Where did my boobs go?
Let’s take it way back to 2013. I was still a physician assistant (PA) student doing my clinical rounds at a medical installation in Georgia. At the same time, I decided then would be a fantastic idea for train for my very first body-building (bikini) competition. I had lost a lot of weight and put on some fantastic muscle mass. I remember my masseuse gloating over how well my deltoids had developed. I was pretty excited about my progress and was looking forward to hitting the stage for the very first time in about three more months. I went shopping for new bras and of course, the good ole Victoria’s secret representative came around and offered to measure my bust. When she was done… she told me I was an A cup.
Now don’t get me wrong, my bust had always been small. I used to be a barely B cup so when I was told I had lost that much breast mass I literally had a significant emotional event. I remember talking to other friends about what I had experienced and they explained that was why they or other women sought out breast implants. The ugly side of bikini competition is that although you lose an insane of fat-mass, judges somehow expected you to have nice breasts at the same time. How fucking sway? But take a look…. Have you ever seen a flat-chested bikini champion? I’ll wait.
At any rate, the decision to look into breast implants was not for the stage but for my own self-esteem. I was built like a shit-brick house without the boobs to match. I wanted to enhance my curves and had the means to do so, and with much enthusiasm from the ex-spouse I gave it a go. I got the surgery sometime in April 2014, and all was well. I went under the pectoral muscle (for a natural look) via an arm-pit incision. I went from a 34A/B to a 32DDD in a matter of hours. I am still to this day very happy with my implants and would do nothing differently.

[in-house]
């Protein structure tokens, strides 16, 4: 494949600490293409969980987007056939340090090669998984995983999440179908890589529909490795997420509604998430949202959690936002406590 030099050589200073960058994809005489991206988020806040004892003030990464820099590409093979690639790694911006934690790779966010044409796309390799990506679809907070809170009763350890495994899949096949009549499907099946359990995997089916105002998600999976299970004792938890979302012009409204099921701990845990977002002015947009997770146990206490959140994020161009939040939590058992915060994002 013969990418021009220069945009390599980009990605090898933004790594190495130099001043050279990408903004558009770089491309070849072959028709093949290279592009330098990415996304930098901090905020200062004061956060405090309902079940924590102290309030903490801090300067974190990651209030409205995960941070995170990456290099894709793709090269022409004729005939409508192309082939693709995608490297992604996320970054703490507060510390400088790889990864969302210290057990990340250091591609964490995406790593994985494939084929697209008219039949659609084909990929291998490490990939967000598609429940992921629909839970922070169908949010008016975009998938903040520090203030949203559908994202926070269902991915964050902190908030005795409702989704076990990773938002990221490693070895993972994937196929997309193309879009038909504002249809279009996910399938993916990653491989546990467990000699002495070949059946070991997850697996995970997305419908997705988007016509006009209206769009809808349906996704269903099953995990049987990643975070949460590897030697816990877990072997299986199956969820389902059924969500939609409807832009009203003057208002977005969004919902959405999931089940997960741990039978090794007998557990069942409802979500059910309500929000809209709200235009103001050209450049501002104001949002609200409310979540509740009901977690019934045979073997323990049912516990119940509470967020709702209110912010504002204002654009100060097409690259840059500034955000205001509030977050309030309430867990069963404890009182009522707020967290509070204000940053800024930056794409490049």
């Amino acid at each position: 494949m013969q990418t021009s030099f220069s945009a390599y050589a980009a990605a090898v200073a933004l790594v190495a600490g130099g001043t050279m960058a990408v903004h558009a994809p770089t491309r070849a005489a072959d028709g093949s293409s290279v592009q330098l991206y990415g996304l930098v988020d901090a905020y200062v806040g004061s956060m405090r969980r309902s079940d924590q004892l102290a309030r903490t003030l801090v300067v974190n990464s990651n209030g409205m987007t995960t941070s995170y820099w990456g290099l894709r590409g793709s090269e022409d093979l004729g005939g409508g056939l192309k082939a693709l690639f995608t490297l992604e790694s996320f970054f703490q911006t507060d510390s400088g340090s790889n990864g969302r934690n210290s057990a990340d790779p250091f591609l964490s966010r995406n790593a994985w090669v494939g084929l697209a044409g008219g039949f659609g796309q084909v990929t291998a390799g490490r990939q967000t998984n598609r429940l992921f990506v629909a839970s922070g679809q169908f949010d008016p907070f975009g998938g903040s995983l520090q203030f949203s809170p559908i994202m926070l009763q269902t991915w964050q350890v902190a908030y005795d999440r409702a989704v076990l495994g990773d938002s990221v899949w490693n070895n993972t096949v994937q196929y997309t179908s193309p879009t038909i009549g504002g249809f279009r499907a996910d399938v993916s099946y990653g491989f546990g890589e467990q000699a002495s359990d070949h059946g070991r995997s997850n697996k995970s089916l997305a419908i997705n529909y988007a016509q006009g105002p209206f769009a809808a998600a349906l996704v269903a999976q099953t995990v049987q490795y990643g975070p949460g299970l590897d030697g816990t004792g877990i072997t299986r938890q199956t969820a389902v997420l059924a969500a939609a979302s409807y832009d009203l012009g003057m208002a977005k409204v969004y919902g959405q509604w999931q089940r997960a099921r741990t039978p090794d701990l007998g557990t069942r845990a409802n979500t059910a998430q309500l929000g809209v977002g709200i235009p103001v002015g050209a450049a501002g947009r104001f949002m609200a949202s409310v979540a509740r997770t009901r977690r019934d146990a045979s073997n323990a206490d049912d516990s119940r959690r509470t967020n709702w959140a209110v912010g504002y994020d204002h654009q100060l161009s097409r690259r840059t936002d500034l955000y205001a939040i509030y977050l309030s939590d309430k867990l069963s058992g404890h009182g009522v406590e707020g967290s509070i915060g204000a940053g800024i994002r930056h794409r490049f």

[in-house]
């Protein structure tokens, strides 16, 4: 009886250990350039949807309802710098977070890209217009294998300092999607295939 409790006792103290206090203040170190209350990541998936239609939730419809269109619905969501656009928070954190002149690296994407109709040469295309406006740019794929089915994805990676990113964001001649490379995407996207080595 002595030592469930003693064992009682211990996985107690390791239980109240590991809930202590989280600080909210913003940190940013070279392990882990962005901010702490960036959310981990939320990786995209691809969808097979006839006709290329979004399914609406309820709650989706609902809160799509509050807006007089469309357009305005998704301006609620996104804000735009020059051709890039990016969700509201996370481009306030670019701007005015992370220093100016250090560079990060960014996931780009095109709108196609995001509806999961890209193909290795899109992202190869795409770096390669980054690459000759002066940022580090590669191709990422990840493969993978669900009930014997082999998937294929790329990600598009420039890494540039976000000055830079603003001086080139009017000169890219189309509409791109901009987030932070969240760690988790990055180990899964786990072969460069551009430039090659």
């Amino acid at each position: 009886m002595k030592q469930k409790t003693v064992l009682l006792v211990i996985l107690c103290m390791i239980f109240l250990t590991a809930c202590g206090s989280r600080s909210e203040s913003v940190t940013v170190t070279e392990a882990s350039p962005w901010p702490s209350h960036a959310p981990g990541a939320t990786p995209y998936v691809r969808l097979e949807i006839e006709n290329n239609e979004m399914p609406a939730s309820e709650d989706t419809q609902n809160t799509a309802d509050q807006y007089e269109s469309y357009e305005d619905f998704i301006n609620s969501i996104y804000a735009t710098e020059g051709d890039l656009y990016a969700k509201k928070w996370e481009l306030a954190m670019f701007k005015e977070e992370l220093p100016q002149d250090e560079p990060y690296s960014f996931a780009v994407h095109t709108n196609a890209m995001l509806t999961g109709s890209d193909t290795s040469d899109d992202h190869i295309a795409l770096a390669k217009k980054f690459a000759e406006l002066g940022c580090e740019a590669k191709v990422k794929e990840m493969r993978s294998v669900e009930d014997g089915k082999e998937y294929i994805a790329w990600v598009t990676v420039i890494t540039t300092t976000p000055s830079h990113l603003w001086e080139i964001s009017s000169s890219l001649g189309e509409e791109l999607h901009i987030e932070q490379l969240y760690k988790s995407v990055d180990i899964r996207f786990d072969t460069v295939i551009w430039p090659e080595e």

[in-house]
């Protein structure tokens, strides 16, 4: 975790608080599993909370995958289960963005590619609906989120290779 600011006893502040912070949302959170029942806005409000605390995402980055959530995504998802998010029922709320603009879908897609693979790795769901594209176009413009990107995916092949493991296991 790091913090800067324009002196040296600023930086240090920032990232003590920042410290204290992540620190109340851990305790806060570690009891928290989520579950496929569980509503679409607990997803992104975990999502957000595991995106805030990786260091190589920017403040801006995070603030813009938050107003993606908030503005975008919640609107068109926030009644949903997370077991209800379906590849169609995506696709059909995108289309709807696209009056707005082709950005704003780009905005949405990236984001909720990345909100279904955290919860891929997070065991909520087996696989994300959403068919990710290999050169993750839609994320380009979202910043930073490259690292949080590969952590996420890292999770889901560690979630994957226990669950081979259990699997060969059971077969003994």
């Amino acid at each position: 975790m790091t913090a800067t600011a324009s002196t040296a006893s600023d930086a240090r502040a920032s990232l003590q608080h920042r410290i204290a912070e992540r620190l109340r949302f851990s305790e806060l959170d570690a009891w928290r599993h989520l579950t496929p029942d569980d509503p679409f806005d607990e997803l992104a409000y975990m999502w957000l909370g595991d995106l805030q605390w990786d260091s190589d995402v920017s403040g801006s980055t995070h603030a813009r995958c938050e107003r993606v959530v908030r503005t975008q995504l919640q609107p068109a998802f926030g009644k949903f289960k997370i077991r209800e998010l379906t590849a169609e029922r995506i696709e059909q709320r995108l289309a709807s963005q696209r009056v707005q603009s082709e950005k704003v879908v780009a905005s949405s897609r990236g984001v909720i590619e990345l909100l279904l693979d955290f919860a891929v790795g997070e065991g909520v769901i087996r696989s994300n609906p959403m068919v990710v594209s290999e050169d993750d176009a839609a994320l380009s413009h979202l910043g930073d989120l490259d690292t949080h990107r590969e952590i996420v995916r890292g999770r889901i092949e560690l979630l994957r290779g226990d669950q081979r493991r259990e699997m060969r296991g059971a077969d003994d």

“For someone that hardly eats, I don’t understand how you’ve gained weight”.
My ex-husband and I had problems WAY…WAY… before 2014. Honestly, we had problems the moment I left for PA school in 2010, so how the hell I thought marrying this man was going to work was beyond me at the time.
At any rate, he and I ended up separating early September 2014. Because of stress eating, lack of exercise, a new job, new life as a commissioned officer and the life of an (emotionally abused) wife, I had no concept of a healthy work-life balance. My ex had no idea that I comforting myself with fast food before I got home. Imagine having panic attacks as you pull up to the driveway of your four-bedroom home with manicured grass. Home was hell, not a sanctuary. On the outside, people would think I had “it all” but didn’t really know “at what cost?”
The relationship between me and my ex-husband took a serious toll on me; I was constantly harassed about seeing my (male) patient’s nude, he fetishized my medical practice with female patients, hated that I outranked him, postulating over the concept of me telling him what to do at home because of my rank. He was constantly reminding me of how much money I was making as an excuse for lack of fiscal responsibility. I never heard “I’m proud of you”, “I’m happy for you”, or any type of compliment or praise. I spent days listening to him about his work life and he never wanted to hear anything about mine. I was living in a four-bedroom house physically married but spiritually ALONE. He had issues with all of my friends, so I was socially isolated. I was starving for approval that I would never receive unless it had something to do with him. I had no sense of self-worth, or confidence. I begged for but continuously lacked a king in my own kingdom…and felt lost and worthless. He gaslighted and *narcissized the fuck out of me and I had no clue.
My childhood trauma along with the trauma in my relationship with my ex-husband left me reeling over a (very wrong) idea that I was not desired, that I was not beautiful. Beauty and intelligence are an unwelcome anomaly in men’s eyes. Men just want women to be arm-candy and nothing else. Keep your mouth shut, just be pretty. A prop. Don’t be too smart. Don’t overshadow a man’s presence. Don’t shine bright. Otherwise, you will be unloved, hated and undesired. You’ll be left for someone that doesn’t threaten a man’s ego. That has to be what men want, right? But I couldn’t undo the three degrees on my wall and there was no way that I was not going to give up my hard-earned rank. So, I came up with an idea. Plastic surgery.